Barry Hearn announced the Crucible will keep the World Championship for the next 10 years in a move that crushes Chinese hopes of snatching the event.
The tournament was brought to the Sheffield theatre in 1977 by promoter Mike Watterson, whose wife Carole watched a play there and suggested it would make an ideal snooker venue.
And it will remain in Sheffield on a long-term basis after World Snooker chairman Hearn confirmed the deal on the second day of this year's final.
The Crucible's 980-seat capacity is a frustrating restriction, and it had been thought that other venues in the city could be under consideration.
But Hearn said: "We're at the Crucible - Sheffield's synonymous with the Crucible.
"The Crucible is where we come from, there's the history, that's where the deal's for. The deal is with the Crucible Theatre as well as Sheffield City Council."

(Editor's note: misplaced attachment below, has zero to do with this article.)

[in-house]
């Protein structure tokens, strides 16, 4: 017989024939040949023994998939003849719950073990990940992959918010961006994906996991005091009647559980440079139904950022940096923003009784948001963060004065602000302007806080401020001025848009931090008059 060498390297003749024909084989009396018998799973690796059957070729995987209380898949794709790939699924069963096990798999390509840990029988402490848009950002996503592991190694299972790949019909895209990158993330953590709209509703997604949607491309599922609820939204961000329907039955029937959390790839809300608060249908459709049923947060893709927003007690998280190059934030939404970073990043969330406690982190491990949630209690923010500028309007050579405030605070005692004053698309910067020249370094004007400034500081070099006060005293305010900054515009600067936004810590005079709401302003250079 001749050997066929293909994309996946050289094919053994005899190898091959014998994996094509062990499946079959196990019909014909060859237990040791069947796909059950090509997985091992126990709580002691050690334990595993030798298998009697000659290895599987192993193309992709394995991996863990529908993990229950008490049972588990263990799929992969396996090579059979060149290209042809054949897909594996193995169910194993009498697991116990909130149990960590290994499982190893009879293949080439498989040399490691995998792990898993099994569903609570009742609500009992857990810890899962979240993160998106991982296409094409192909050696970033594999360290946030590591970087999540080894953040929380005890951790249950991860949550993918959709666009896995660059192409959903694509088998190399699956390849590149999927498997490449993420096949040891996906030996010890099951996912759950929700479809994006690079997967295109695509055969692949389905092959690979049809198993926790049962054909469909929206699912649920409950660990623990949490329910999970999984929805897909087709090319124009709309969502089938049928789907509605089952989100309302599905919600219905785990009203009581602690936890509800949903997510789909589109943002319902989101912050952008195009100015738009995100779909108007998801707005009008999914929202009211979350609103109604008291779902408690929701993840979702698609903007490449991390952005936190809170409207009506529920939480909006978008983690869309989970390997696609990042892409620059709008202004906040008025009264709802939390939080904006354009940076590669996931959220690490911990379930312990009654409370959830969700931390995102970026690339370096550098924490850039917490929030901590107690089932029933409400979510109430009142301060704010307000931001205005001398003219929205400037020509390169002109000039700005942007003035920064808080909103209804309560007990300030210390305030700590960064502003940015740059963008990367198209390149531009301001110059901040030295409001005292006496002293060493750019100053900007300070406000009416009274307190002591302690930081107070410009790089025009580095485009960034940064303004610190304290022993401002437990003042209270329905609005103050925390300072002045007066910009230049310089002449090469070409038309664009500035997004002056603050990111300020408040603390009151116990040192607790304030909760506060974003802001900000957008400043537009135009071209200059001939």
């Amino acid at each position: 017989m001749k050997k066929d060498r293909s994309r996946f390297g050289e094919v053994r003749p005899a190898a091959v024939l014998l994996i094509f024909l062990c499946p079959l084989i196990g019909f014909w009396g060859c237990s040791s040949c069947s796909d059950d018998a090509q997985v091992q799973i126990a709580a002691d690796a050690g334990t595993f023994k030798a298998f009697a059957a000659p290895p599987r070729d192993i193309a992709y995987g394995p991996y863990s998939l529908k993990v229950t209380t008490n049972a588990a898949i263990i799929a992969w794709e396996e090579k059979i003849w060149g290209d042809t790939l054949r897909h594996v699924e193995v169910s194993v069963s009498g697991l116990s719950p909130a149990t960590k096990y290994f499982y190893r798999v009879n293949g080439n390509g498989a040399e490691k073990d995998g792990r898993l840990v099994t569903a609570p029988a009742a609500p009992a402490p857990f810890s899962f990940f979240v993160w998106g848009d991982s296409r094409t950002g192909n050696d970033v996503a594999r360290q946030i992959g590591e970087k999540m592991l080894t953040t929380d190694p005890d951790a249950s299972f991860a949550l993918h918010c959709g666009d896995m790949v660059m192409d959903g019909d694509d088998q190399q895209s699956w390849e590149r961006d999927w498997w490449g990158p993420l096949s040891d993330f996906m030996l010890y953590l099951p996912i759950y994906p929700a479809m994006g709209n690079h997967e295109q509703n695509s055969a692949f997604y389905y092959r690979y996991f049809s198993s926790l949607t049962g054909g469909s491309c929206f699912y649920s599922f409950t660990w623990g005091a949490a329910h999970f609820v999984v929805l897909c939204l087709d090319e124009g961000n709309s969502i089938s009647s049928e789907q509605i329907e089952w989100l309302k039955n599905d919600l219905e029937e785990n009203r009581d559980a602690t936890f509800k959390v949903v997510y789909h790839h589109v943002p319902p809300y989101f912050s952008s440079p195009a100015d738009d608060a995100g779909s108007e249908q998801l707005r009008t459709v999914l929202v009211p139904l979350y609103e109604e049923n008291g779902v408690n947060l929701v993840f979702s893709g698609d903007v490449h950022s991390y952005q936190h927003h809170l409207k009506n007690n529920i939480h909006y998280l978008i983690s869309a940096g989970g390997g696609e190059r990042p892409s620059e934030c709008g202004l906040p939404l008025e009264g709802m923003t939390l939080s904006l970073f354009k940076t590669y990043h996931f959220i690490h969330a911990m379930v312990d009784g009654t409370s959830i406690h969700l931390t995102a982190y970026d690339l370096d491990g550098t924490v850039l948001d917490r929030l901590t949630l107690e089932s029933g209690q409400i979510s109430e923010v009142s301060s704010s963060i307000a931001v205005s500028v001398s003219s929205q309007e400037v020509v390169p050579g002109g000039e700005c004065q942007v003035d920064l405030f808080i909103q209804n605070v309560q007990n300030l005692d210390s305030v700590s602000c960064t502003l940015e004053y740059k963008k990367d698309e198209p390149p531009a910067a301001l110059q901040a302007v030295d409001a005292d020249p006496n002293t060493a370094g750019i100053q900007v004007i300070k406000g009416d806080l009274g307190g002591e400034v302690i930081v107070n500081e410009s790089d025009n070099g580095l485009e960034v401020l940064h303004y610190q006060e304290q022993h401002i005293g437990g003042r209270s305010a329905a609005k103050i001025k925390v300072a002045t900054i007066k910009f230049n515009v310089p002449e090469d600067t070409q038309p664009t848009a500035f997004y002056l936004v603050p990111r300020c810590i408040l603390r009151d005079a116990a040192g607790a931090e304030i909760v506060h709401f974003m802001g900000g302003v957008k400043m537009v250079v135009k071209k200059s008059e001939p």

Hearn is already facing a backlash from fans over soaring ticket prices, with a major price hike for the 2017 tournament angering many regulars on Monday. He cites the small capacity as the reason for the price inflation.
And there may also be disenchantment felt in China, where the desire to stage snooker's premier event has even seen a replica Crucible constructed in Beijing.
The sport has many leading stakeholders in the Far East, where its popularity has soared since the turn of the century, and for the first time this year China had a World Championship finalist in Ding Junhui.
"This doesn't mean we don't have plans for huge, monster tournaments in China. We will do that - they just won't be called the World Championship," Hearn said.
"We had to consider a lot of things. We have a huge problem with tickets and capacity, as we have found again today releasing next year's tickets. Demand is overwhelming.
"We are doing our best to keep it affordable, but it is a big event and people will be disappointed.